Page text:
Law & the Courts

The Left’s Smear of Gorsuch

Gorsuch on Capitol Hill, February 2, 2017. (Reuters photo: Yuri Gripas)
They’re wrong about him, and about how the judiciary should work.

On Monday morning, eleven progressive groups sent a joint letter to Senate Democrats, urging them to oppose Neil Gorsuch’s nomination to the Supreme Court on the grounds that he will fail to check the Trump administration’s possible abuses of power. MoveOn.org, NARAL Pro-Choice America, and the SEIU were among the groups that filed the letter.

This latest progressive attack on Gorsuch is particularly striking because it fundamentally misrepresents both the nominee himself and the proper understanding of our government’s structure. The letter refers to Gorsuch as “an ultra-conservative jurist who will undermine our basic freedoms and threaten the independence of the federal judiciary.” Without providing a scrap of evidence, it asserts that his “extreme ideological agenda” is supported by some “white nationalist groups.”

The progressive co-signers do their very best impression of conservative rhetoric, highlighting the importance of “our constitutional system of checks and balances [which] requires three equal branches of government,” a system that will, apparently, be endangered by Gorsuch. In its most egregious display of abject dishonesty, the letter claims “there is zero evidence that Judge Gorsuch will be an independent check on this runaway and dangerous administration.”

Either these left-wing groups truly know nothing about Gorsuch, or they are hell-bent on twisting the truth beyond recognition in order to portray him as an existential threat to the country. Given their track record, it makes sense to bet on the latter. And their fear is understandable; Gorsuch isn’t a threat to constitutional democracy, but he surely is a threat to progressive “rights” that are found nowhere in the Constitution.

This letter has as its premise an inaccurate understanding of the Supreme Court’s purpose and the manner in which its justices ought to carry out their responsibility. The fact that Gorsuch has ruled on some issues to the benefit of conservative interests does not make him an “ultra-conservative jurist.” Supreme Court justices should not rule based on their “progressive” or “conservative” alignment, and Gorsuch is perhaps the best example of a judge who refuses to let his politics interfere with his decision-making.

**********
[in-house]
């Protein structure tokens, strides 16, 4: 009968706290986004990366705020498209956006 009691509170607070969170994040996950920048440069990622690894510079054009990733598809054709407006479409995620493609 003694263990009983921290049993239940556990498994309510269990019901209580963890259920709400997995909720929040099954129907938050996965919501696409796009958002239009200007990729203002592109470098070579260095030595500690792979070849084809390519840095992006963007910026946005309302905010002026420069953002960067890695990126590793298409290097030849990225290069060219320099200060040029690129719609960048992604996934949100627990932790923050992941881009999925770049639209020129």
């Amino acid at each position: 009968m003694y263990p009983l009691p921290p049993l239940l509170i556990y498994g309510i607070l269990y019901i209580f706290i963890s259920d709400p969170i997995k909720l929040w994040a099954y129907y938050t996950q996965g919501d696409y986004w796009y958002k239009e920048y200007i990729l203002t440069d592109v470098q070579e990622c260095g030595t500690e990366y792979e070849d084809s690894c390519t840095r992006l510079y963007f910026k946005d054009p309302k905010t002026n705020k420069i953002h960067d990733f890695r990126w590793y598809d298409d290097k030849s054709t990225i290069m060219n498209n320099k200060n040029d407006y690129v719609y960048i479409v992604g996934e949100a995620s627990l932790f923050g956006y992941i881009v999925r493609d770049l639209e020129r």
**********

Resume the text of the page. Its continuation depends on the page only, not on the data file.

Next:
As a constitutional originalist, Gorsuch believes his role is to read, understand, and apply the text of the U.S. Constitution to any given case under his purview. Rather than impose an “ultra-conservative” ideology through his jurisprudence, he allows the Constitution’s text to dictate his decision-making, the best indication of an independent judge who will consistently check the power of the other two branches of government regardless of his personal views.

In fact, Gorsuch’s jurisprudence up to this point could not with a straight face be labeled “extreme.” Take, for example, the fact that not a single one of his written opinions has been overturned by the Supreme Court on appeal. How could it be possible that, in over ten years, an “ultra-conservative jurist” with an “extreme ideological agenda” has never once been contradicted by a balanced Court that has often departed from an originalist view of the Constitution?

Not to mention that Gorsuch has garnered praise from people on the left as well as the right, who often note his willingness to stand on principle. Justice Ruth Bader Ginsburg called him “very easy to get along with” and praised his writing, while a former Obama-administration official penned the New York Times column “Why Liberals Should Back Neil Gorsuch,” praising his fairness, decency, and good temperament.

They’re distorting Gorsuch’s record.

While the letter contends that Gorsuch’s record proves he will consistently side with the Trump administration and federal power — and therefore against civil rights — his record shows the opposite. Gorsuch himself ranks among his most important decisions several cases in which he sided with defendants against the power of the federal government. For example, he upheld the religious-liberty rights of an American Indian against the Bureau of Prisons, and he dissented from a Tenth Circuit majority opinion that sided with law-enforcement officers who had entered a defendant’s house without a warrant.

Progressive groups are free to oppose Gorsuch, and their dislike of his nomination is surely understandable, especially given the fact that many of their supposedly essential “rights” lack grounding in the Constitution. But it would be easier to take them seriously if they demonstrated an understanding of the Supreme Court and expressed their disapproval without distorting Gorsuch’s record.

— Alexandra DeSanctis is a National Review Institute William F. Buckley Fellow in Political Journalism.

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